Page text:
It’s human nature to seek out new experiences. How else would our species discover new foodstuffs or places to live? Of course, it’s also natural to take comfort in the familiar: berries you know to be eatable and people you can trust. These two drives seem to conflict, but it’s entirely possible to satisfy both; in fact, that ability is a big part of what’s made Magic so popular. Very rarely do two games play out the same way (so we stay interested), but that doesn’t stop you from growing comfortable with a deck after playing it for a long time. These truths are even more evident in Commander, where you can play a deck for years without changing a card, but your deck is all singletons, making games even more varied than usual. Or at least, that’s the theory.
The issue is that lower-variance decks tend to be more powerful. The more similarly your games play out, the better idea you have of what effects you need and the better card selections you can make. This fact leads people to build Commander decks full of Demonic Tutors or multiple “copies” of cards, such as with Gemhide Sliver and Manaweft Sliver. No individual game is unfun—they just grow dull, as each one plays out in a similar fashion, and then one day, you wake up to find that you no longer yearn to play your favorite deck. Luckily, these issues are pretty easy to spot once you’re looking for them.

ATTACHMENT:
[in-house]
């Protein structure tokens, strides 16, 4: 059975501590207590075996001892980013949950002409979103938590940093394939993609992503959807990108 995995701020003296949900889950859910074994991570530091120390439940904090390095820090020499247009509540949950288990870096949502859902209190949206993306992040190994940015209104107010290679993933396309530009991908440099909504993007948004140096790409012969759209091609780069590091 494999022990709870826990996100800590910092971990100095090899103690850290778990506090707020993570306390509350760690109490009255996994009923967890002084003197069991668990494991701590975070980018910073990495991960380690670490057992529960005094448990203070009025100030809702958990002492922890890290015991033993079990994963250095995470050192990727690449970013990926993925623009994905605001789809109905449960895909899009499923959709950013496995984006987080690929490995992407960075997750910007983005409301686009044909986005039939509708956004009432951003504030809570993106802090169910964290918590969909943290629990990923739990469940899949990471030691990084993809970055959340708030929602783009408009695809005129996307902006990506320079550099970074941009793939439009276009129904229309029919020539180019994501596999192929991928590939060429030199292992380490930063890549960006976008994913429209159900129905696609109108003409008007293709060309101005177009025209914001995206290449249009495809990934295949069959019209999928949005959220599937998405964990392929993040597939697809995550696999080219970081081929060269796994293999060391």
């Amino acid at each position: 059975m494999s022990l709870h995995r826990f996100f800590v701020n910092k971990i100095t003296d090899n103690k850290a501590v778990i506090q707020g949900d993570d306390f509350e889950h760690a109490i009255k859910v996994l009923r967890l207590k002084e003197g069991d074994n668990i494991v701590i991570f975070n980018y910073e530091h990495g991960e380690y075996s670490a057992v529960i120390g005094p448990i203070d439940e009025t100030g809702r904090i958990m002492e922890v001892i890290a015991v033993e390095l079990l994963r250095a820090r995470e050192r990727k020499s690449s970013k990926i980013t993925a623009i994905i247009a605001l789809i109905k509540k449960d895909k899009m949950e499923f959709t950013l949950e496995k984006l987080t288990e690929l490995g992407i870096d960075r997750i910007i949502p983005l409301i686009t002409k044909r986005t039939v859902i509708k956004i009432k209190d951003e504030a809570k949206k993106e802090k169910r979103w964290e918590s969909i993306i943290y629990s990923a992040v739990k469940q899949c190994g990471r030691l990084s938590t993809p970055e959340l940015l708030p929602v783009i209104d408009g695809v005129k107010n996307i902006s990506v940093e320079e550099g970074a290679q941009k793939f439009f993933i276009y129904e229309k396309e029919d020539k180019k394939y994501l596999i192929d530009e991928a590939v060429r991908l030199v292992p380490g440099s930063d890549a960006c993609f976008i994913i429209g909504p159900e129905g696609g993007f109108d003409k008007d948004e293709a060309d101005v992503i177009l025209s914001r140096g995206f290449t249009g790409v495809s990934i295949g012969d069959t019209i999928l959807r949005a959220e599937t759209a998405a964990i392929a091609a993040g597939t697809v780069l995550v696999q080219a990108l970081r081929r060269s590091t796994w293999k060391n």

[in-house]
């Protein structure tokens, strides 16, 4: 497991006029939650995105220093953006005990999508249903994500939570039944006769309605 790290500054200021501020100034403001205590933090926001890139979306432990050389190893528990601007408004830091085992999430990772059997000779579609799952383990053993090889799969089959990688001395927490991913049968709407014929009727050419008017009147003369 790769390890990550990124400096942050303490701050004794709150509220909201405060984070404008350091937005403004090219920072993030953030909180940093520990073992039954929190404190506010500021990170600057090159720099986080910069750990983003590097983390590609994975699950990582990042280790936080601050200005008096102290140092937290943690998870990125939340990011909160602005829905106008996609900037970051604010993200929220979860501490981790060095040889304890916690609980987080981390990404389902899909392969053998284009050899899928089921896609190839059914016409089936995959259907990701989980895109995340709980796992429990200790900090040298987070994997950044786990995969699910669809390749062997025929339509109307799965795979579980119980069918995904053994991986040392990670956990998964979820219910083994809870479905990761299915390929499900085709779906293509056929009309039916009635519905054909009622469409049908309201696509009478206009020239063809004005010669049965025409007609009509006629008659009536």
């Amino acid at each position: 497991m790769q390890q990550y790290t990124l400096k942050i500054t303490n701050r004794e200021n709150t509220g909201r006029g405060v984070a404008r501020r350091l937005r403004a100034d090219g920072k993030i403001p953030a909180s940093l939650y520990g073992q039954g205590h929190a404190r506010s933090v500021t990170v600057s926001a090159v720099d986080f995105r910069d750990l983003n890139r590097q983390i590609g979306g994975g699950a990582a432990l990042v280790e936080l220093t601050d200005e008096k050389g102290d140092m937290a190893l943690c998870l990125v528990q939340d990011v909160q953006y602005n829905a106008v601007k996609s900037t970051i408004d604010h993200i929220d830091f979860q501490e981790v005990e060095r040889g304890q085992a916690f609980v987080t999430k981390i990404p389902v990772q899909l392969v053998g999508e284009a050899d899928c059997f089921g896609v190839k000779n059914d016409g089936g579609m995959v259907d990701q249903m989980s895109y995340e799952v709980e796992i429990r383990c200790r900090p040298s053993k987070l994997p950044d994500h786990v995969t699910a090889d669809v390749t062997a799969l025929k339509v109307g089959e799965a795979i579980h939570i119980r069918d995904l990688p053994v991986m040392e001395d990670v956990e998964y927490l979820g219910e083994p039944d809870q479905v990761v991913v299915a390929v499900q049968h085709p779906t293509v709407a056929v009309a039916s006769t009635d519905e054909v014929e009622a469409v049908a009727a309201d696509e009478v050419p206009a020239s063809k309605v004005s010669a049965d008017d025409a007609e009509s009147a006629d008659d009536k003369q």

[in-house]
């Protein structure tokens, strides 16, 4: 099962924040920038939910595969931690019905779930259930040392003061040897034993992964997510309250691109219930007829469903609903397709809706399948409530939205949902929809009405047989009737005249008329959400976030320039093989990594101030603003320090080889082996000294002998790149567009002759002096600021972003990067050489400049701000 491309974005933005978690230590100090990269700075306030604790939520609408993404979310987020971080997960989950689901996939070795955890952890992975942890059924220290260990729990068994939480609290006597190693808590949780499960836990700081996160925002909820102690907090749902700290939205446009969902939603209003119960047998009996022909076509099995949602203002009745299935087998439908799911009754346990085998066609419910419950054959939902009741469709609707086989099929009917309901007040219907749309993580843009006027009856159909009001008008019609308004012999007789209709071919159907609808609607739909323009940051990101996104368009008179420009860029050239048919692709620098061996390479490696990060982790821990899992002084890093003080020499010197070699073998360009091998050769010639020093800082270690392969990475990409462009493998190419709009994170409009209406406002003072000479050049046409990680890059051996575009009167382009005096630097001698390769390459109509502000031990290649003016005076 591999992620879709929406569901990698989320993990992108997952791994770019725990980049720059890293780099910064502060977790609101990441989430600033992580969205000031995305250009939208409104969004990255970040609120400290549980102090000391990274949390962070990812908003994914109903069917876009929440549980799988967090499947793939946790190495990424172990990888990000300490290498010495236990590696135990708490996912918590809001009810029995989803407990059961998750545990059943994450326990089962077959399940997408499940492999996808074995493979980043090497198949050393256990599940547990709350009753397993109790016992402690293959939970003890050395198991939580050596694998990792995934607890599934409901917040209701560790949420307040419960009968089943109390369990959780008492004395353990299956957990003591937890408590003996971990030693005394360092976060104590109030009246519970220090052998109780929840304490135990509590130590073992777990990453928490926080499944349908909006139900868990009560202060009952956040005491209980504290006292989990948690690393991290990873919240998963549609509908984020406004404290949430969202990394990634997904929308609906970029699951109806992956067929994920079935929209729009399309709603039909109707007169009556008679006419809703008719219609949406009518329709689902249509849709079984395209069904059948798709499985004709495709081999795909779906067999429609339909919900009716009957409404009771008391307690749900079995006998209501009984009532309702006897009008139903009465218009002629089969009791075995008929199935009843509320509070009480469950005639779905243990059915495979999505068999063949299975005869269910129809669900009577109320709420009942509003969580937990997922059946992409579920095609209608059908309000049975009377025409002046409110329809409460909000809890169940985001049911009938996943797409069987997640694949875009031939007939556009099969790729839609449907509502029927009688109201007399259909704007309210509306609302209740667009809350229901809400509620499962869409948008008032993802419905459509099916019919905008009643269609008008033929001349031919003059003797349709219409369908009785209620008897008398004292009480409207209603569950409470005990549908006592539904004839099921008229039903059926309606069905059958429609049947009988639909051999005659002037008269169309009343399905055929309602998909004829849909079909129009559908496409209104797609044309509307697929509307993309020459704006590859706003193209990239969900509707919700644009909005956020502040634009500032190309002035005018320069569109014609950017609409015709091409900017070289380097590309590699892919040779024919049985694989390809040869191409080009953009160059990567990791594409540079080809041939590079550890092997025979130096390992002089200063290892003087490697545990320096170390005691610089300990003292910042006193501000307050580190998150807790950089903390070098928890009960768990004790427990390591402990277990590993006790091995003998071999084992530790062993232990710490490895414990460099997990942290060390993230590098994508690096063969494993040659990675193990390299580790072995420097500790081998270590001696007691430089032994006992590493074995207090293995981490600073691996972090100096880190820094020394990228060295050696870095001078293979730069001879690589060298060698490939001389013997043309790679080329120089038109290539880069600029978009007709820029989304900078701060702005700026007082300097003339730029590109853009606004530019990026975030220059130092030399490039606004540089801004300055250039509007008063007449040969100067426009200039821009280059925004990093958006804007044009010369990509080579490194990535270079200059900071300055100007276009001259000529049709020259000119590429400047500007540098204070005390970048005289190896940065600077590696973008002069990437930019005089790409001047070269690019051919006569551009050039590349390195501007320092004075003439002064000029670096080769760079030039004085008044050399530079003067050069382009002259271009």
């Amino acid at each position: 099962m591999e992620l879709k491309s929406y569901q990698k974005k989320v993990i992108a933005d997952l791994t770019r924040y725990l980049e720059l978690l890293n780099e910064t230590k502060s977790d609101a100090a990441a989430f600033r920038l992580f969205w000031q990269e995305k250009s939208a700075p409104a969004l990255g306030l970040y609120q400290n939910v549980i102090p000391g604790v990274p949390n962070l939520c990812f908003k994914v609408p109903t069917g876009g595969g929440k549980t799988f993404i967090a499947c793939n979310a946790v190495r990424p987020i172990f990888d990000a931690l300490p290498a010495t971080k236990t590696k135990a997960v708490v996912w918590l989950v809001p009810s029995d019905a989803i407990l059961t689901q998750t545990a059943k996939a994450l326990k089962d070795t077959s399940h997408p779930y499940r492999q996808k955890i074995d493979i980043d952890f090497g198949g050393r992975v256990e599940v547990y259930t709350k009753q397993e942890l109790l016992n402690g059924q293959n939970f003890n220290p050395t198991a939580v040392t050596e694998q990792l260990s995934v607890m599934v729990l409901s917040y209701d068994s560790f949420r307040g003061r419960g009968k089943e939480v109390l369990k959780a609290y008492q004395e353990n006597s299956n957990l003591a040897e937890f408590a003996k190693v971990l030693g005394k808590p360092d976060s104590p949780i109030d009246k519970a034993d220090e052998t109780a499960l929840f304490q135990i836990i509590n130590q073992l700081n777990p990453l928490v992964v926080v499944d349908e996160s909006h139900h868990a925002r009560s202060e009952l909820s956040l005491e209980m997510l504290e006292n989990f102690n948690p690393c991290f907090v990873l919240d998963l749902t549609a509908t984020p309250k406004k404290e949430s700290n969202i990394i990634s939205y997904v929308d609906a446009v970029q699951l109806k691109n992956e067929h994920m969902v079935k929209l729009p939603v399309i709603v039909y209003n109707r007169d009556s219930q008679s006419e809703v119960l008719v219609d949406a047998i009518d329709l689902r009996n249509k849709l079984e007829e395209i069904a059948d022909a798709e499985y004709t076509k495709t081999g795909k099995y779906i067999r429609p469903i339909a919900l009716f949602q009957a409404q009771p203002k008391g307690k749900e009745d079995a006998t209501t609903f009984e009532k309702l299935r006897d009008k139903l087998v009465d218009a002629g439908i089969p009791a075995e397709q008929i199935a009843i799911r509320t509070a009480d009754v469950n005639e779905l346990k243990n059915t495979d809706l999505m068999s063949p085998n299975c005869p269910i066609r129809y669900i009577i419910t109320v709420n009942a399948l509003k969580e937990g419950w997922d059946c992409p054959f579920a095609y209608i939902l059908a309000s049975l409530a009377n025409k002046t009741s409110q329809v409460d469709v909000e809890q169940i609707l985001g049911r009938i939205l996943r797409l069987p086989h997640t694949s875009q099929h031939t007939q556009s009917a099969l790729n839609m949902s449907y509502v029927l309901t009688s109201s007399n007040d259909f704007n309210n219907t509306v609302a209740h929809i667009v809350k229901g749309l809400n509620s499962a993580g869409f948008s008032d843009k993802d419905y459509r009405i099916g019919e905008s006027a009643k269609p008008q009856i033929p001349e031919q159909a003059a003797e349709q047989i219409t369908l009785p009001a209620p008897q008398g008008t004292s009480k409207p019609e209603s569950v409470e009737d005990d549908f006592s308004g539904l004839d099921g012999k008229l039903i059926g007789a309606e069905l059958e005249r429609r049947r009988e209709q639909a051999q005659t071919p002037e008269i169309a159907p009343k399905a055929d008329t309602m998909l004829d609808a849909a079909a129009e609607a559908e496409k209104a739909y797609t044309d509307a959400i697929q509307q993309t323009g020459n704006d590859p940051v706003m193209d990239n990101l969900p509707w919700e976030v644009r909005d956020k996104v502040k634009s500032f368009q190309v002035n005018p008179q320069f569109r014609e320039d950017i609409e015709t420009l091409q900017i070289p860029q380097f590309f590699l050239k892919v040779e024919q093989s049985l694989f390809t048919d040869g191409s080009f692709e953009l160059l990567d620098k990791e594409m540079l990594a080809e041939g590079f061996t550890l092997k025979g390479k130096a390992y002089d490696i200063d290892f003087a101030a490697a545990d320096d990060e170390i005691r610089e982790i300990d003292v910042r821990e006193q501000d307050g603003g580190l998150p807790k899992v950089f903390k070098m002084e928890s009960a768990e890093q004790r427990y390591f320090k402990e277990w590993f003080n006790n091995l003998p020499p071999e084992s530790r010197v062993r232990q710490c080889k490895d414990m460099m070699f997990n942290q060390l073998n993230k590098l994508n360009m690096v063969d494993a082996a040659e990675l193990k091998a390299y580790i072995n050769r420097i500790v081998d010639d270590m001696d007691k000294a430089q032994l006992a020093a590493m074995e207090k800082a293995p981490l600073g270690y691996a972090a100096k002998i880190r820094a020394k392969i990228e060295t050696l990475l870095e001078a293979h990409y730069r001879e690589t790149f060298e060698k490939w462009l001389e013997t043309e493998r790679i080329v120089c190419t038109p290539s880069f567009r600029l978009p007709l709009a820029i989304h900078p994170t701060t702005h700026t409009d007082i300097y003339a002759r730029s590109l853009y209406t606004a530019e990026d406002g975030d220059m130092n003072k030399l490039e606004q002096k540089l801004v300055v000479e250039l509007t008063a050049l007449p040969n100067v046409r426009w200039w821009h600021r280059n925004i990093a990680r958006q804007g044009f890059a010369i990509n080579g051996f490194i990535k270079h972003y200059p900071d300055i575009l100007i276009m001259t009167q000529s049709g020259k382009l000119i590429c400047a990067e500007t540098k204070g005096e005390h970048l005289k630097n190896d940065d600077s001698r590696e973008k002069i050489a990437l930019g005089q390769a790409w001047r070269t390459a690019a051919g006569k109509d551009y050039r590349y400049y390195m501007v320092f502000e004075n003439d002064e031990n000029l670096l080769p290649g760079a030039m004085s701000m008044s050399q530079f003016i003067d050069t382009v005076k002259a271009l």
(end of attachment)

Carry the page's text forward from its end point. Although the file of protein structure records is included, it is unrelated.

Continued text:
Boundless Realms by Cliff Childs
But there are subtler forces at work undermining your access to variance. Sure, Crucible of Worlds seems distinct from Thawing Glaciers, but oftentimes, they’ll end up playing the same role. Your games will have a steady buildup of mana without the potential for stalling on lands or explosive ramping. It’s all right to have some cards that fill the same roles, but if your deck is filled with such redundancy, the games will unfold unnervingly similarly.
And even without cards that yield the same end results, you can unwittingly cut down on variance. For instance, playing a plethora of creatures with death triggers will inevitably lead you to trade off creatures at every opportunity, even if the triggers vary widely. At this point, it may seem that I’m condemning the very idea of playing themes, which is odd given that I just wrote about building them a few weeks ago. I’m not, but realizing how theming can inhibit game-to-game variance is important to being able to balance the scales in other ways.